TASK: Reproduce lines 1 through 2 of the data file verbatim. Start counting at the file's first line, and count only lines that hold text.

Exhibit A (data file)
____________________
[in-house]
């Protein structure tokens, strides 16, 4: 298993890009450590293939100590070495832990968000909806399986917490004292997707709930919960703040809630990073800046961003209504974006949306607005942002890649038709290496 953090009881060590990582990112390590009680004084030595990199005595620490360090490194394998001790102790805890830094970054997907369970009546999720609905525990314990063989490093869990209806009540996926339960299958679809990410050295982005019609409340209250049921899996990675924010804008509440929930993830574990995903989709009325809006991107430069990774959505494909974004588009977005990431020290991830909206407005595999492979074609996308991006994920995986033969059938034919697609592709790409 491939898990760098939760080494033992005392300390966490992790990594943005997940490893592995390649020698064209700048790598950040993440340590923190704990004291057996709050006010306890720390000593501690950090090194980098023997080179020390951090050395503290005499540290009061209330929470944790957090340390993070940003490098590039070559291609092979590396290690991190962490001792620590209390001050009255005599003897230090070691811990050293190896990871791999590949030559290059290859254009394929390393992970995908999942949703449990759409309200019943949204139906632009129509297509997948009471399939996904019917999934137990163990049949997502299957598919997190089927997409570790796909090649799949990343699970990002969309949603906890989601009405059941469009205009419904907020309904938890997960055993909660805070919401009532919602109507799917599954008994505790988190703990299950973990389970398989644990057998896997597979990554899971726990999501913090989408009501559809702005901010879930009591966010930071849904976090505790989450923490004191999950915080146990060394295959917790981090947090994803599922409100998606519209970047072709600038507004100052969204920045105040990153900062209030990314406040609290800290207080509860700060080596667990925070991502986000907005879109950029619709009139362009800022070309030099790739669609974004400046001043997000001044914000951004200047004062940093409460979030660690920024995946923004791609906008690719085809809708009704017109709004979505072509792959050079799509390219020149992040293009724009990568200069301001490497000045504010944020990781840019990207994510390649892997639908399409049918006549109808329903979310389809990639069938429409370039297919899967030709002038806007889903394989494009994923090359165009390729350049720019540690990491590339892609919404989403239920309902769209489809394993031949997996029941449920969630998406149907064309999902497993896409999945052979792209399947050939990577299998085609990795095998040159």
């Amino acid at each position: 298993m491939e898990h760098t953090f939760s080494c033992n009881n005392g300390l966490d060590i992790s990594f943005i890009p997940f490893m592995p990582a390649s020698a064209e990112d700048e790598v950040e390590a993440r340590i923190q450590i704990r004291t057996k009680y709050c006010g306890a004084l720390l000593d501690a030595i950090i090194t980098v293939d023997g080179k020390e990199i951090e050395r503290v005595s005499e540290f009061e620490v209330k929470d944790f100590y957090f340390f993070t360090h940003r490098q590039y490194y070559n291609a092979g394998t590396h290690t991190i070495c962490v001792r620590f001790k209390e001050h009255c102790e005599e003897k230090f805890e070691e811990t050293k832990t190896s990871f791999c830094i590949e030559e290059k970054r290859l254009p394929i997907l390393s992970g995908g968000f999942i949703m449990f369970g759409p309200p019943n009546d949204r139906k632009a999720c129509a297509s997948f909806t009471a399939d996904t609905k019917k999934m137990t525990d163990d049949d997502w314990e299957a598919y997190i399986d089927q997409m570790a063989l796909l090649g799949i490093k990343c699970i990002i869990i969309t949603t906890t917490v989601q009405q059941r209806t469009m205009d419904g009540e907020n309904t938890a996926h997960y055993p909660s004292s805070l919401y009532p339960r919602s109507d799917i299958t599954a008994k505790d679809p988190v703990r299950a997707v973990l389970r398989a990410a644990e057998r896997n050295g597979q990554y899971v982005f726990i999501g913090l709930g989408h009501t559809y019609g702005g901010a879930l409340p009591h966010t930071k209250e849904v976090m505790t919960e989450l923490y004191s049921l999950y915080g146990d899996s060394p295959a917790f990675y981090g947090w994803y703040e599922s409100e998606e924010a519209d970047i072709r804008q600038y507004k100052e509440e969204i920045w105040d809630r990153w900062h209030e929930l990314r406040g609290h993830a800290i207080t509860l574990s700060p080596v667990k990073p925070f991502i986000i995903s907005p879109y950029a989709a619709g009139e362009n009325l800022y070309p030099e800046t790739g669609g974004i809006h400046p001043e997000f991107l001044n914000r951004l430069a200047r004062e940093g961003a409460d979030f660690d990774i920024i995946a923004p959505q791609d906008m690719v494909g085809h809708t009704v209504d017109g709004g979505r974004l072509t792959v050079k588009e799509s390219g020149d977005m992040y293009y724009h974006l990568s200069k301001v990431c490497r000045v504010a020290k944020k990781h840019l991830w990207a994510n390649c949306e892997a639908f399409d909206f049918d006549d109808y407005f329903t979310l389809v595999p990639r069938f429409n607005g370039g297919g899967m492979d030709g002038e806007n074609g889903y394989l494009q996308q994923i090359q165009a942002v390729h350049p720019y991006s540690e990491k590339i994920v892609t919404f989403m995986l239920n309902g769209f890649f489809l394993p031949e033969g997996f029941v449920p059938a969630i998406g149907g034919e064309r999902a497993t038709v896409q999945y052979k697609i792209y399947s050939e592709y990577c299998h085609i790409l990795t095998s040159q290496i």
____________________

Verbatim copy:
[in-house]
């Protein structure tokens, strides 16, 4: 298993890009450590293939100590070495832990968000909806399986917490004292997707709930919960703040809630990073800046961003209504974006949306607005942002890649038709290496 953090009881060590990582990112390590009680004084030595990199005595620490360090490194394998001790102790805890830094970054997907369970009546999720609905525990314990063989490093869990209806009540996926339960299958679809990410050295982005019609409340209250049921899996990675924010804008509440929930993830574990995903989709009325809006991107430069990774959505494909974004588009977005990431020290991830909206407005595999492979074609996308991006994920995986033969059938034919697609592709790409 491939898990760098939760080494033992005392300390966490992790990594943005997940490893592995390649020698064209700048790598950040993440340590923190704990004291057996709050006010306890720390000593501690950090090194980098023997080179020390951090050395503290005499540290009061209330929470944790957090340390993070940003490098590039070559291609092979590396290690991190962490001792620590209390001050009255005599003897230090070691811990050293190896990871791999590949030559290059290859254009394929390393992970995908999942949703449990759409309200019943949204139906632009129509297509997948009471399939996904019917999934137990163990049949997502299957598919997190089927997409570790796909090649799949990343699970990002969309949603906890989601009405059941469009205009419904907020309904938890997960055993909660805070919401009532919602109507799917599954008994505790988190703990299950973990389970398989644990057998896997597979990554899971726990999501913090989408009501559809702005901010879930009591966010930071849904976090505790989450923490004191999950915080146990060394295959917790981090947090994803599922409100998606519209970047072709600038507004100052969204920045105040990153900062209030990314406040609290800290207080509860700060080596667990925070991502986000907005879109950029619709009139362009800022070309030099790739669609974004400046001043997000001044914000951004200047004062940093409460979030660690920024995946923004791609906008690719085809809708009704017109709004979505072509792959050079799509390219020149992040293009724009990568200069301001490497000045504010944020990781840019990207994510390649892997639908399409049918006549109808329903979310389809990639069938429409370039297919899967030709002038806007889903394989494009994923090359165009390729350049720019540690990491590339892609919404989403239920309902769209489809394993031949997996029941449920969630998406149907064309999902497993896409999945052979792209399947050939990577299998085609990795095998040159």